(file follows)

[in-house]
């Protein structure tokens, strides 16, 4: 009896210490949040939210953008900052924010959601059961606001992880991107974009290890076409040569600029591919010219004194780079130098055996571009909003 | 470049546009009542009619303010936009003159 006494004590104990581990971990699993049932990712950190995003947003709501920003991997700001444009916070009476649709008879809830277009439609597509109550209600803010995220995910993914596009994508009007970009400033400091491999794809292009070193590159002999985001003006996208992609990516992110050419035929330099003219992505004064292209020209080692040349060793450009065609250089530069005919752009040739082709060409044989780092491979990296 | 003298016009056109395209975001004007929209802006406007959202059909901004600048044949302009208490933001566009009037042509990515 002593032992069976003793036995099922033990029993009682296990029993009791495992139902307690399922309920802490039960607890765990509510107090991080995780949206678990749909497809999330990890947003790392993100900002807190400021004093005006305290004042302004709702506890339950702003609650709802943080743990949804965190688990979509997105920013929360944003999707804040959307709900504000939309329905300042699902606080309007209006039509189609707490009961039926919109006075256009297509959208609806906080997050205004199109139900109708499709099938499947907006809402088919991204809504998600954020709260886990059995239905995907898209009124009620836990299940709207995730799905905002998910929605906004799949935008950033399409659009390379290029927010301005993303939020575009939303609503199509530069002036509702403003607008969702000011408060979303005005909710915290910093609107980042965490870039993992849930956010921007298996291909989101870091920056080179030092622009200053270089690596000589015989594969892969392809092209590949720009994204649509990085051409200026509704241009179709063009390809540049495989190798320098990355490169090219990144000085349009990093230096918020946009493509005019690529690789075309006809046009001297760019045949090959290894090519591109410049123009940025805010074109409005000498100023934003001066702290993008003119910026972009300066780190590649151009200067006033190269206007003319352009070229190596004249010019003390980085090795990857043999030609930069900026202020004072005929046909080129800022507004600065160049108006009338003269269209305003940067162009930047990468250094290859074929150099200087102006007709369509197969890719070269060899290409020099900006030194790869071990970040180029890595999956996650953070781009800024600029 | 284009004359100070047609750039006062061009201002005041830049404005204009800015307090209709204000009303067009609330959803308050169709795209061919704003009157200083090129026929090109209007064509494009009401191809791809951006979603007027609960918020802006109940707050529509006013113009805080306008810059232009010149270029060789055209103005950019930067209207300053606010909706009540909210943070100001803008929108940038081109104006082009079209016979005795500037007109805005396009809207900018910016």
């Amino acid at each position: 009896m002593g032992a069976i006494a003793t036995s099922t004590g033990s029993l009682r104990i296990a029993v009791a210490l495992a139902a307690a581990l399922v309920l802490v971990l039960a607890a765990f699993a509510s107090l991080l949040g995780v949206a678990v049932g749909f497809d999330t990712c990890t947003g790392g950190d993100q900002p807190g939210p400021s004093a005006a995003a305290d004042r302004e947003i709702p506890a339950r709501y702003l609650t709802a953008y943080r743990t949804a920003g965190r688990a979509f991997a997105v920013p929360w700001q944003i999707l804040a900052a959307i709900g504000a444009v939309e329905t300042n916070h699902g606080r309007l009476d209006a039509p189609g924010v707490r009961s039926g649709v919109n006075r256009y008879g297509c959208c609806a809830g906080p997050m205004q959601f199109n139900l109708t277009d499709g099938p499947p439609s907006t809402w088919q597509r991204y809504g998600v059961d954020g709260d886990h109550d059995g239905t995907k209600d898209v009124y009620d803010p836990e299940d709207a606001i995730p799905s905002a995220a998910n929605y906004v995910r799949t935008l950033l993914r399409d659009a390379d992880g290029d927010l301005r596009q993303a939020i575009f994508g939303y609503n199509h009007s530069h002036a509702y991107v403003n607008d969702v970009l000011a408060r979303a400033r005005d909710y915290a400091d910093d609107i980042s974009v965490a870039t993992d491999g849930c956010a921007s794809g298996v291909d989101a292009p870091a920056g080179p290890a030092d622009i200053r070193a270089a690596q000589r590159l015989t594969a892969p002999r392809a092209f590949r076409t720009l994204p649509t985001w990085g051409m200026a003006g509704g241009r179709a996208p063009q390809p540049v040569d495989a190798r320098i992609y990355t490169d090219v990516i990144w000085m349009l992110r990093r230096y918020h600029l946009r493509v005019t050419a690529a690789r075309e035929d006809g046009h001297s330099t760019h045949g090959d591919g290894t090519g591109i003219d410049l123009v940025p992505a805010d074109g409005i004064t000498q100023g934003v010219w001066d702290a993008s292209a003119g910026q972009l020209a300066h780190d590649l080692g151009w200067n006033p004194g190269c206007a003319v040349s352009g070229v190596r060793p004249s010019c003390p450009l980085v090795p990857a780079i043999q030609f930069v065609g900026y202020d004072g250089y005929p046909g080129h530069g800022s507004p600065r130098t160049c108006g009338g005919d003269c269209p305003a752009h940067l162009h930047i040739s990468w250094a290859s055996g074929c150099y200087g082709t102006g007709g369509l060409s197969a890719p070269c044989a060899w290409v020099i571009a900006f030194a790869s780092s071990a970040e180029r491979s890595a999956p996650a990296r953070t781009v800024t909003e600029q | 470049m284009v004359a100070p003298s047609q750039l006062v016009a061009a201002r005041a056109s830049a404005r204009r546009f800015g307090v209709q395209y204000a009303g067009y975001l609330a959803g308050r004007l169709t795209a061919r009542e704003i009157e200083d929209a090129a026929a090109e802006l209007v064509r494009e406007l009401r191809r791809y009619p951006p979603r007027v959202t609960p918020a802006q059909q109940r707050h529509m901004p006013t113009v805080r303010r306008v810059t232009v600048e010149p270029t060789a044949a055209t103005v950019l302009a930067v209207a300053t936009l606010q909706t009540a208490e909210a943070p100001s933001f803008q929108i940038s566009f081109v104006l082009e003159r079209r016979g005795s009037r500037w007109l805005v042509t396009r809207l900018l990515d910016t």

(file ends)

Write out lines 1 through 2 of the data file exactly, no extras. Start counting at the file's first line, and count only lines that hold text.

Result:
[in-house]
């Protein structure tokens, strides 16, 4: 009896210490949040939210953008900052924010959601059961606001992880991107974009290890076409040569600029591919010219004194780079130098055996571009909003 | 470049546009009542009619303010936009003159 006494004590104990581990971990699993049932990712950190995003947003709501920003991997700001444009916070009476649709008879809830277009439609597509109550209600803010995220995910993914596009994508009007970009400033400091491999794809292009070193590159002999985001003006996208992609990516992110050419035929330099003219992505004064292209020209080692040349060793450009065609250089530069005919752009040739082709060409044989780092491979990296 | 003298016009056109395209975001004007929209802006406007959202059909901004600048044949302009208490933001566009009037042509990515 002593032992069976003793036995099922033990029993009682296990029993009791495992139902307690399922309920802490039960607890765990509510107090991080995780949206678990749909497809999330990890947003790392993100900002807190400021004093005006305290004042302004709702506890339950702003609650709802943080743990949804965190688990979509997105920013929360944003999707804040959307709900504000939309329905300042699902606080309007209006039509189609707490009961039926919109006075256009297509959208609806906080997050205004199109139900109708499709099938499947907006809402088919991204809504998600954020709260886990059995239905995907898209009124009620836990299940709207995730799905905002998910929605906004799949935008950033399409659009390379290029927010301005993303939020575009939303609503199509530069002036509702403003607008969702000011408060979303005005909710915290910093609107980042965490870039993992849930956010921007298996291909989101870091920056080179030092622009200053270089690596000589015989594969892969392809092209590949720009994204649509990085051409200026509704241009179709063009390809540049495989190798320098990355490169090219990144000085349009990093230096918020946009493509005019690529690789075309006809046009001297760019045949090959290894090519591109410049123009940025805010074109409005000498100023934003001066702290993008003119910026972009300066780190590649151009200067006033190269206007003319352009070229190596004249010019003390980085090795990857043999030609930069900026202020004072005929046909080129800022507004600065160049108006009338003269269209305003940067162009930047990468250094290859074929150099200087102006007709369509197969890719070269060899290409020099900006030194790869071990970040180029890595999956996650953070781009800024600029 | 284009004359100070047609750039006062061009201002005041830049404005204009800015307090209709204000009303067009609330959803308050169709795209061919704003009157200083090129026929090109209007064509494009009401191809791809951006979603007027609960918020802006109940707050529509006013113009805080306008810059232009010149270029060789055209103005950019930067209207300053606010909706009540909210943070100001803008929108940038081109104006082009079209016979005795500037007109805005396009809207900018910016």